Why Venture Capital Is Flowing Into Internet of Things (IoT)
What is IoT?
The “Internet of Things” is a term that describes the objects in the physical world that are now connected to the web. We are preparing ourselves for a new world where personal devices, cars, glasses and watches will be connected to the internet for the benefits of the consumer. New smart cities connecting existing infrastructure promise a better environment for consumers. Our new connected homes are envisioned to automatically secure and control heating and air conditioning.
All these interconnected devices will help IoT market reach an astounding $7.1 trillion by 2020. This is supported by the fact that, approximately 4.9Bn devices were interconnected in 2015 — up 30% from 2014 — and will reach 25 billion connected objects by 2020, ranging from bracelets to cars.
Why is IoT Attracting Greater Attention from VCs?
Investment in IoT has exploded and big players like Apple and Google are starting to establish a strong footprint in the space. We see established corporates on an acquisition spree, taking over various hardware companies to leverage their existing product portfolio, penetrating deeper in the home and the life of consumers as part of their IoT strategy.
VCs invested approximately $1.6Bn in IoT space, with the number of startups rising sharply from just 13 in 2013 to 189 in 2014. IoT has been seeing interest from traditional VC firms as well as corporate VCs.
This hyper activity stems from the potential IoT contains to create value for consumers and enterprise alike, by enabling them to make smarter decisions centered on improved efficiency. IoT has an impact on all industries- be it healthcare, logistics, manufacturing, energy or even agriculture.
Impact on Enterprises
Through the IoT, businesses can achieve superior process optimization and efficiency by gathering and reporting on data extracted from the business systems. Several enterprises are adding sensors to people, places, products and processes to collect and analyze information for improved decision-making and enhanced transparency.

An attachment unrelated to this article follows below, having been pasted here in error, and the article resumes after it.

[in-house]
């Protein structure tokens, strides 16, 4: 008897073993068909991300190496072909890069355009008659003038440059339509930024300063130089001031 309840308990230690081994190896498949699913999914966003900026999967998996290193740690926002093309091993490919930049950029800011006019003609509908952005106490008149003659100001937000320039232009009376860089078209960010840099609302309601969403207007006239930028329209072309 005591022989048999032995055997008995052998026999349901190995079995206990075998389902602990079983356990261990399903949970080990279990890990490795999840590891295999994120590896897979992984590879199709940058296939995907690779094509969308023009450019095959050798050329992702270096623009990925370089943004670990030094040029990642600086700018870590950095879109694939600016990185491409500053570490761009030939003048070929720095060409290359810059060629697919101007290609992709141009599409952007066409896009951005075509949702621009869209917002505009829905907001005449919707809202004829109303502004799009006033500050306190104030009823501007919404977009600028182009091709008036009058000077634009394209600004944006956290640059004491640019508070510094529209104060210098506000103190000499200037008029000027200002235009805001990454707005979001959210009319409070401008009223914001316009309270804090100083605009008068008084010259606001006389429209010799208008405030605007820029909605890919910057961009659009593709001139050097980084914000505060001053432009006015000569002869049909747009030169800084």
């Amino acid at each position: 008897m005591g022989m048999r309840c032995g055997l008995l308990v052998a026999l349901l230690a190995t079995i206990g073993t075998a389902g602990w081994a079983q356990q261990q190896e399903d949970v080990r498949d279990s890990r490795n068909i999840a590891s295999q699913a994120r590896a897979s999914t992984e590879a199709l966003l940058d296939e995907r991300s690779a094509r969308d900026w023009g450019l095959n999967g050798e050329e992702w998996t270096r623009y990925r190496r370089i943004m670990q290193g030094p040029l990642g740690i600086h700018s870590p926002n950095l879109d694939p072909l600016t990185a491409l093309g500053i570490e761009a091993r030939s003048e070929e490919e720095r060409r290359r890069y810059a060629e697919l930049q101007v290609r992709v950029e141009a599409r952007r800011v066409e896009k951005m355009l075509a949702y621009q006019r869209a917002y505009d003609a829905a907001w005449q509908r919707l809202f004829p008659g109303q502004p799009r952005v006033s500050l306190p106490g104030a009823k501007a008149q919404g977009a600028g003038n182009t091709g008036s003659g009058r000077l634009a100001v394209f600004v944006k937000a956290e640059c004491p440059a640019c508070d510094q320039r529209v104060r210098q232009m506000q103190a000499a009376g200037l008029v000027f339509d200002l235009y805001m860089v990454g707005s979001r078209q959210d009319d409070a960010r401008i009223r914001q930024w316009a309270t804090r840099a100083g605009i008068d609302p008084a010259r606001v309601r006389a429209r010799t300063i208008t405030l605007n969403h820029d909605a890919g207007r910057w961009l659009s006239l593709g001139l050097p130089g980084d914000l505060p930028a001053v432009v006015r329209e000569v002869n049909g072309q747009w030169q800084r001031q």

At present only 37% are industrial consumers of IoT, which is expected to exceed 50% by 2017. IoT will fuel a new wave of automation, eliminate the need for labor jobs, and create plethora of new jobs for data scientists and engineers to maneuver around with all of the data collected by IoT and blend it into useful insights and automated processes.
Impact on Consumers
Although businesses can benefit more from the IoT, consumers can not be discounted. The IoT can help consumers achieve goals by vastly improvising their daily routine via the augmented intelligence of the IoT.
Consumer segment is set to become smarter than it is today with its handheld devices. Imagine smart cars accessing your calendar, giving best route to reach your destination or intimating the other party of the delay. Connected alarm clock that wakes you up and notifies coffee machine to brew coffee for you. Wearables helping track your fitness regime and assisting in better diet plans.
The opportunities are endless arising from the fact that anything that can be connected, will be connected.
We’re entering an age where everything is set to sync, communicate and collaborate with the entire world around us.
With blue chip corporates like IBM, Intel & Qualcomm making huge investments in the industry, startups stand to gain. Such investments not only provided validation but act as a catalyst for greater start-up activity. Opportunities exist for value creation through building next big offering focused on IoT and quick breakthrough innovations helping position themselves for big ticket acquisition, as in the case of Nest by Google.
Internet of Things (IoT) is believed to be the Internet’s Third Wave expected to bring new business and investment opportunities with it.